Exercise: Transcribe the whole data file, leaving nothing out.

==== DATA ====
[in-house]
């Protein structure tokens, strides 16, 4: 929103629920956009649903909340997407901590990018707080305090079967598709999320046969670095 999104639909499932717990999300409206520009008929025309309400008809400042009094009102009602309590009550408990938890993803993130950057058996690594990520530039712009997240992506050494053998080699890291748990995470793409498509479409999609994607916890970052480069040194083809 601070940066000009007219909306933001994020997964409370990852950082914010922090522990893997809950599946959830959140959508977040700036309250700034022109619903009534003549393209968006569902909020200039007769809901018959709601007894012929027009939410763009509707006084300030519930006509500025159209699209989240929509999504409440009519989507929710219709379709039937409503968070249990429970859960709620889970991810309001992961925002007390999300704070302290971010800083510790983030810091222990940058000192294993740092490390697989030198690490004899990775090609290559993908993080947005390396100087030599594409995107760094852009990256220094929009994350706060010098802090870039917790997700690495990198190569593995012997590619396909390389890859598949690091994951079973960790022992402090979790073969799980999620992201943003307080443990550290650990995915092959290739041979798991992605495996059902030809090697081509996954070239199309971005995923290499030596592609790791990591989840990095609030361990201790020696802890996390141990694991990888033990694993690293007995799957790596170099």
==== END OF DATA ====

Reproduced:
[in-house]
């Protein structure tokens, strides 16, 4: 929103629920956009649903909340997407901590990018707080305090079967598709999320046969670095 999104639909499932717990999300409206520009008929025309309400008809400042009094009102009602309590009550408990938890993803993130950057058996690594990520530039712009997240992506050494053998080699890291748990995470793409498509479409999609994607916890970052480069040194083809 601070940066000009007219909306933001994020997964409370990852950082914010922090522990893997809950599946959830959140959508977040700036309250700034022109619903009534003549393209968006569902909020200039007769809901018959709601007894012929027009939410763009509707006084300030519930006509500025159209699209989240929509999504409440009519989507929710219709379709039937409503968070249990429970859960709620889970991810309001992961925002007390999300704070302290971010800083510790983030810091222990940058000192294993740092490390697989030198690490004899990775090609290559993908993080947005390396100087030599594409995107760094852009990256220094929009994350706060010098802090870039917790997700690495990198190569593995012997590619396909390389890859598949690091994951079973960790022992402090979790073969799980999620992201943003307080443990550290650990995915092959290739041979798991992605495996059902030809090697081509996954070239199309971005995923290499030596592609790791990591989840990095609030361990201790020696802890996390141990694991990888033990694993690293007995799957790596170099």